When the Thanksgiving dinner is brought on before the critical eye of the house full of patrons it consists of a genuine turkey, smoking from the baking pan. Rich red cranberry sauce is piled up and celery, potatoes and all the little side dishes come on just as they would at the home place. What the performers cannot consume in the precious few minutes of the act goes to the stage hands after the show.
McCarrick was with a company at one time which demanded the real thing in the dinner line. He arranged with a near-by restaurant to bake the turkey and cook up the “fixin’s.” Eight times a week it was one of his principal tasks to see that the fowl went into the oven at the proper moment. He states that when the company reached Thanksgiving Day on their tour that without exception the members ordered beefsteak and fried potatoes for their holiday dinner at the hotel.
Since the demand for realism has become so pronounced managers and property men have been driven to desperation by the extremities to which they have been put. When it came to a question of getting an outfit for the cow punchers of “The Virginian” New York was searched over for a respectable equipment, which in this case meant the well-worn, greasy and prairie-stained accouterments of the typical cowboy. It was a simple matter to go into the theatrical outfitter’s and buy the clean pretty suits of leather and the broad-brimmed sombreros. These answered the purpose of neither the manager or the demands which the public would make.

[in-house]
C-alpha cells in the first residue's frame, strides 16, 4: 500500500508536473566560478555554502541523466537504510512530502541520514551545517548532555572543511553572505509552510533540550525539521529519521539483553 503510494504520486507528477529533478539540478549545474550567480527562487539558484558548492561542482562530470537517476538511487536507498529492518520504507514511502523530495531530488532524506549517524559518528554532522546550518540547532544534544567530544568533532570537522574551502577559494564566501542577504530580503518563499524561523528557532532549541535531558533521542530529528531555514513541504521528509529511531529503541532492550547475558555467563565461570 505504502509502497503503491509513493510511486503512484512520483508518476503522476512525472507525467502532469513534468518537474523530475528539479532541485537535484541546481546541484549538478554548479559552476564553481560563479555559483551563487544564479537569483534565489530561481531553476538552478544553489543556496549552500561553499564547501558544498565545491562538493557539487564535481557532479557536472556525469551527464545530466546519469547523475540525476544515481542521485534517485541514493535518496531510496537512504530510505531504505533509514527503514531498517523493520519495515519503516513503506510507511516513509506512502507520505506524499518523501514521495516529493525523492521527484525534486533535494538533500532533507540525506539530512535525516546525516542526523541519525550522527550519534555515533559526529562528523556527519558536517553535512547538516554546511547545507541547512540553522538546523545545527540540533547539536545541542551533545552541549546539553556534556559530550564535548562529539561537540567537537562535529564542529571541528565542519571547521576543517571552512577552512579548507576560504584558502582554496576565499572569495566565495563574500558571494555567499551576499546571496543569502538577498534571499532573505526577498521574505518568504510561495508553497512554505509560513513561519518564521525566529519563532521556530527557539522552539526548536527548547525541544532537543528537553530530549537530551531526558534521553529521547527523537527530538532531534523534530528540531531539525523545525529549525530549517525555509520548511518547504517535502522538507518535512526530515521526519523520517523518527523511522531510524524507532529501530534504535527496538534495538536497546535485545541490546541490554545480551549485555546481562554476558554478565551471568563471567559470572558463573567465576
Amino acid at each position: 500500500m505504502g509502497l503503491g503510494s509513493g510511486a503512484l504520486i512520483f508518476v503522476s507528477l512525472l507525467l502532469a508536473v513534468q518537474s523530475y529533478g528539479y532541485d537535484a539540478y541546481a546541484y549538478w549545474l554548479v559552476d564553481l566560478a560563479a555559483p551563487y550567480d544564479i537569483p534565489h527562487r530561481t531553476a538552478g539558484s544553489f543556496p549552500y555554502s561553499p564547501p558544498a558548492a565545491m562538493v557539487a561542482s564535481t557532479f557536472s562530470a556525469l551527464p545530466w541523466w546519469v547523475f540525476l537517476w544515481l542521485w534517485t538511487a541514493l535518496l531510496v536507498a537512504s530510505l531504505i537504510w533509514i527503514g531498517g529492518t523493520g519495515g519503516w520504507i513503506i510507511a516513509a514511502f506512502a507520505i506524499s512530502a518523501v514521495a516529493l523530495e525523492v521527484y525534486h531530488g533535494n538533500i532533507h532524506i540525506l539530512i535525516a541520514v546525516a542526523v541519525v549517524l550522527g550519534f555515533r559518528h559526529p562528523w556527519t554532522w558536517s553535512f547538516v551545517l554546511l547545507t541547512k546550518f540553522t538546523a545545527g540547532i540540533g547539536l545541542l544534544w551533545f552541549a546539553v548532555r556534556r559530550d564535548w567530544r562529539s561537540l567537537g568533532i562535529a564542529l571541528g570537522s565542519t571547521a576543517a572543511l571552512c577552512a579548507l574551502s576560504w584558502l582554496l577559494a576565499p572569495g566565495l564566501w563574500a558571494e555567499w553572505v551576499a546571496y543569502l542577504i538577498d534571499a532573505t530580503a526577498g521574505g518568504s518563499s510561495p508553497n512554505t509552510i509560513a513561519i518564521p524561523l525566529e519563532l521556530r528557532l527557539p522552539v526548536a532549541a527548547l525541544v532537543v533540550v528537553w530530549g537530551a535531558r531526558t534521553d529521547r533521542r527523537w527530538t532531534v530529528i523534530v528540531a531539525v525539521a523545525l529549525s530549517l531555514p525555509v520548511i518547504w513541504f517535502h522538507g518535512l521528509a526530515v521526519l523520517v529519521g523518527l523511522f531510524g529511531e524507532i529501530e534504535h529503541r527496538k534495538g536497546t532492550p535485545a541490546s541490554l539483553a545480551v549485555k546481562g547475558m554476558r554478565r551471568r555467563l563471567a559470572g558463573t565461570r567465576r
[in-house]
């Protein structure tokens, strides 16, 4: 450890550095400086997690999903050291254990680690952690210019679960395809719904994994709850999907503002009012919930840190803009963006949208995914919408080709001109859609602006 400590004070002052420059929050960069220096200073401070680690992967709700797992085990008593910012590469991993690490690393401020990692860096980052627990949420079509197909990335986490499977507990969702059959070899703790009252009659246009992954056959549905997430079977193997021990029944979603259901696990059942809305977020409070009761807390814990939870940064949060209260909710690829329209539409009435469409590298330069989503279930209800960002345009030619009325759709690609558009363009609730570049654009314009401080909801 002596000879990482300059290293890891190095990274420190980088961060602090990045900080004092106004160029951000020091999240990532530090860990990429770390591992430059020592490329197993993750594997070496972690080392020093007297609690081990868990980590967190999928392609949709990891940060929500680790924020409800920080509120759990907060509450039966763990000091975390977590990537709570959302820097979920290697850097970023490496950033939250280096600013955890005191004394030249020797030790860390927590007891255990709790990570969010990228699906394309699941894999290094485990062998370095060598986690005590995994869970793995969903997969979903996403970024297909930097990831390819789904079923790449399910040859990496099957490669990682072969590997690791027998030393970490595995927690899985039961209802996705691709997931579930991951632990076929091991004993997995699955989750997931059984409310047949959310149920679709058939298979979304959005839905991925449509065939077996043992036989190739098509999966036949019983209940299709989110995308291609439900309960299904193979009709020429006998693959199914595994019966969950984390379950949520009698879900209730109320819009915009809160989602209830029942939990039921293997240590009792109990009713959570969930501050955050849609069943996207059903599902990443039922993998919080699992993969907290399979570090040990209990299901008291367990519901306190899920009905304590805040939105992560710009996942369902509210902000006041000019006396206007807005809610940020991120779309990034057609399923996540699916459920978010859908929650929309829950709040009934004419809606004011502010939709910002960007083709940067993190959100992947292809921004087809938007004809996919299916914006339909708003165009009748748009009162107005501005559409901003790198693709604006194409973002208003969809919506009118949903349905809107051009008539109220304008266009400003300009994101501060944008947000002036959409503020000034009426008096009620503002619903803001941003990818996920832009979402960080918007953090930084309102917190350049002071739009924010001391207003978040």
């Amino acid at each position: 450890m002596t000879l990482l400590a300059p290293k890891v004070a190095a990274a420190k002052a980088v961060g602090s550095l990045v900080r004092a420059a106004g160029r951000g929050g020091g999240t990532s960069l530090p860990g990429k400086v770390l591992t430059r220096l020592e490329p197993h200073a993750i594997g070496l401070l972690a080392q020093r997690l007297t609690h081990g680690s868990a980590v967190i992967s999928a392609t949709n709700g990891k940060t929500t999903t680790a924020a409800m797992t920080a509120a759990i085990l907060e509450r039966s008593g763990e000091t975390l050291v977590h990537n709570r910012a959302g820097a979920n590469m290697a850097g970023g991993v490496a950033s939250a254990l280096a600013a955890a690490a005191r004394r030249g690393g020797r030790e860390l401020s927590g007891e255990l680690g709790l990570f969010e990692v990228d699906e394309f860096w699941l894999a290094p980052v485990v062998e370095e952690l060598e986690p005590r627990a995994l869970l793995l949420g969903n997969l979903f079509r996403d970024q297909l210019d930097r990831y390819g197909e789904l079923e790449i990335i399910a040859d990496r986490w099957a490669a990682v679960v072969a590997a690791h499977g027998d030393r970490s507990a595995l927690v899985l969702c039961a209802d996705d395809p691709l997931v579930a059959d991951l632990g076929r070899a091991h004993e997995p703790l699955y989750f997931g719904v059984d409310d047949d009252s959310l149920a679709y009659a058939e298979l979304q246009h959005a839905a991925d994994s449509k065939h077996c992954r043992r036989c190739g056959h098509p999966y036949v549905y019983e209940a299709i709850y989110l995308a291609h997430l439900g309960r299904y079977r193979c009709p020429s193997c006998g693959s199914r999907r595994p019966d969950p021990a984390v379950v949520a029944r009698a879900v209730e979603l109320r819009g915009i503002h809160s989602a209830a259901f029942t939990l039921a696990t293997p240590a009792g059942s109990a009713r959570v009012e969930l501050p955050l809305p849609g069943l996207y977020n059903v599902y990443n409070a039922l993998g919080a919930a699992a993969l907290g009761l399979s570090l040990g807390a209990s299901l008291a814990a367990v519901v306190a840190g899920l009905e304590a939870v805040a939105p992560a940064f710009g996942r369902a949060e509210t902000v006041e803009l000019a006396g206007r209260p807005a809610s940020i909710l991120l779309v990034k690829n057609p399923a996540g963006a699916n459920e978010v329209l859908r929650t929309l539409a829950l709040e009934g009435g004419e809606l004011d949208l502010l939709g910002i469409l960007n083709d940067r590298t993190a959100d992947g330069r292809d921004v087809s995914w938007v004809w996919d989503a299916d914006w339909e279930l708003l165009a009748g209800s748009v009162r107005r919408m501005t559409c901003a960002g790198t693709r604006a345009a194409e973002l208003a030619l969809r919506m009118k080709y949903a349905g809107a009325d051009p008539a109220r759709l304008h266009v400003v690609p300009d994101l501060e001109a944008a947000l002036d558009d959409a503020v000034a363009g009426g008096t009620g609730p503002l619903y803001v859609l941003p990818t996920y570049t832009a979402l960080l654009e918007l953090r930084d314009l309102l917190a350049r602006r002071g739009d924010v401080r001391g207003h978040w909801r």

The solution was reached by the happy thought that a Wild West show then appearing in the city might have some performers who would trade the old for the new, and they were at once sought out. It took some parley to convince the genuine plainsmen who were then on exhibition that there was not a joker concealed in the transaction. Eventually enough of them were convinced that everything was “on the square” to supply McCarrick with what was wanted and the result is a band of Westerners which would be satisfying even in the heart of the cow country.
Originally published in The St. Louis Republic, January 1, 1905.